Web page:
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Outsourcing ruled unconstitutional in Indonesian court

9 February, 2012The Indonesian Constitution Court rules that outsourcing is against workers' rights as enshrined in the Constitution and, elsewhere in Indonesia, workers stage mass protests to successfully defend minimum wage increase decision.

INDONESIA: In a landmark decision on January 17, the Indonesian Constitutional Court, ruled that out-sourcing work is unconstitutional and against workers' rights as enshrined in the Indonesian Constitution.

The Jakarta Post reports that millions of contract-based workers will regain their rights, including monthly salaries, allowances, severance pay and social security benefits, after the Court annulled rulings on temporary workers and outsourcing set out in the 2003 Labor Law.

The decision came in a case involving an electricity meter reader who filed a claimed that his permanent job was lost and taken over by out-sourced workers in contravention of the constitution.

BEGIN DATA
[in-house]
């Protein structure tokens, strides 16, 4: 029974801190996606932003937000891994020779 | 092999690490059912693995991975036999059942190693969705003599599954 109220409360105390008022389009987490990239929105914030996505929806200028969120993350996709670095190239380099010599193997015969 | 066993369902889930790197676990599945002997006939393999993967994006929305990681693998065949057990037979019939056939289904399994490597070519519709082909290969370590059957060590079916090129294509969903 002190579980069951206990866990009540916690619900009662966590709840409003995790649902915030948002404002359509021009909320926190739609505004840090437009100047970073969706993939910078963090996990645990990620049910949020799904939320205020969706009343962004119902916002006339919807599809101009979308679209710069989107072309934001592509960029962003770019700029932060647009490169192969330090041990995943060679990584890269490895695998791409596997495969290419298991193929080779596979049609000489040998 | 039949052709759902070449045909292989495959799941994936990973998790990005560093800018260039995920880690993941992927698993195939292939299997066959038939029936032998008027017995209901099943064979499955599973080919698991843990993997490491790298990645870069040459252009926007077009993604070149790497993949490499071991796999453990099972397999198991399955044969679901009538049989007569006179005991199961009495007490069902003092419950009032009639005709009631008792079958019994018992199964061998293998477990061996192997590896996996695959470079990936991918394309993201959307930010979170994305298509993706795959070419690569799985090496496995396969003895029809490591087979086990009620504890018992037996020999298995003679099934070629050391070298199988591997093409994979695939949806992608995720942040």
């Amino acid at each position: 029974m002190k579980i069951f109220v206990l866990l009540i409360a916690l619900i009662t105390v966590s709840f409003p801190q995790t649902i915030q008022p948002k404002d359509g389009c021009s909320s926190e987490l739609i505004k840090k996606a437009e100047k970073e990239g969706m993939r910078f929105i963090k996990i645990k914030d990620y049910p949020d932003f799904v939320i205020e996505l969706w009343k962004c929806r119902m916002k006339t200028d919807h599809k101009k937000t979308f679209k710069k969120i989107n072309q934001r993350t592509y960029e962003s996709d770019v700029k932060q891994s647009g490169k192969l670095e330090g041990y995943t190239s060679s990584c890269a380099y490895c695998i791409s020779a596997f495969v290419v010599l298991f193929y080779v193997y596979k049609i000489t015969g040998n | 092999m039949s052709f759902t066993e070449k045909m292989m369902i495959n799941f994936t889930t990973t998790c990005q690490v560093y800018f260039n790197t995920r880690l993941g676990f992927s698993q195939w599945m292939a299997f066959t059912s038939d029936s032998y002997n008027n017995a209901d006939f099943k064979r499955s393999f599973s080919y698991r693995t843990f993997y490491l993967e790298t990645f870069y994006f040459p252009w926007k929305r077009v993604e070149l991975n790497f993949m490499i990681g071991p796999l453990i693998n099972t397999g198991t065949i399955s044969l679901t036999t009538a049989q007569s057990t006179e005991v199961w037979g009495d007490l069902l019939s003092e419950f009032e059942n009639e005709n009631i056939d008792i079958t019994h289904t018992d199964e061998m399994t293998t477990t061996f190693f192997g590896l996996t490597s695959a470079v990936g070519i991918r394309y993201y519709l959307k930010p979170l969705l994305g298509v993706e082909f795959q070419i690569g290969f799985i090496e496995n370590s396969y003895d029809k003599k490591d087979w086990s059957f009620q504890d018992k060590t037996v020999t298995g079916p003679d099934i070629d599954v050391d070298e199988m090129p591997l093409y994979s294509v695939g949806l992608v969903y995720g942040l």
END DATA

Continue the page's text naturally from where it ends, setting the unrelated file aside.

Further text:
Speaking at a pre-congress forum of the Kongres Serikat Pekerja Indonesia (KSPI) in January, IMF Regional Representative Arunasalam urged the unions to pursue this important decision of the highest court in Indonesia. He called upon the delegates to study the decision and seek improvement of the labour laws. He also pointed out that precarious work is a "cancer" in society that impedes socio-economic development for the working class and undermines trade union growth.

Meanwhile in the industrial city of Bekasi, tens of thousands of workers blockaded the main highway for about eight hours on January 20, paralyzing economic and industrial activities in the area. The mass protest erupted after the Bandung Administrative Court in West Java ruled in favour of the Indonesian employers' association (APINDO) and ordered the provincial government to annul its decision on a 16 per cent minimum wage increase for 2012 to Rp 1,491,886 (US$168) for general workers, Rp 1,715,645 and Rp 1,849,913 for Category 1 and 11 respectively for industrial workers.

This protest forced APINDO to back down on its demand during negotiations with the unions mediated by the Manpower and Transmigration Ministry. Following this the West Java governor signed a decree revising the minimum wage for the Bekasi regency as was initially decreed.

Said Iqbal, President of IMF affiliate FSPMI said that workers power won the fight. He stressed that unified and concerted fearless struggle drove the employers to agree to minimum wage increase.

Similar protests are organised in Tanggerang which is another large industrial city. The rising cost of living and declining purchasing power is forcing workers and unions to fight for higher wage increases prompting the Indonesian President to call upon employers to pay higher wages to off-set rising costs of living.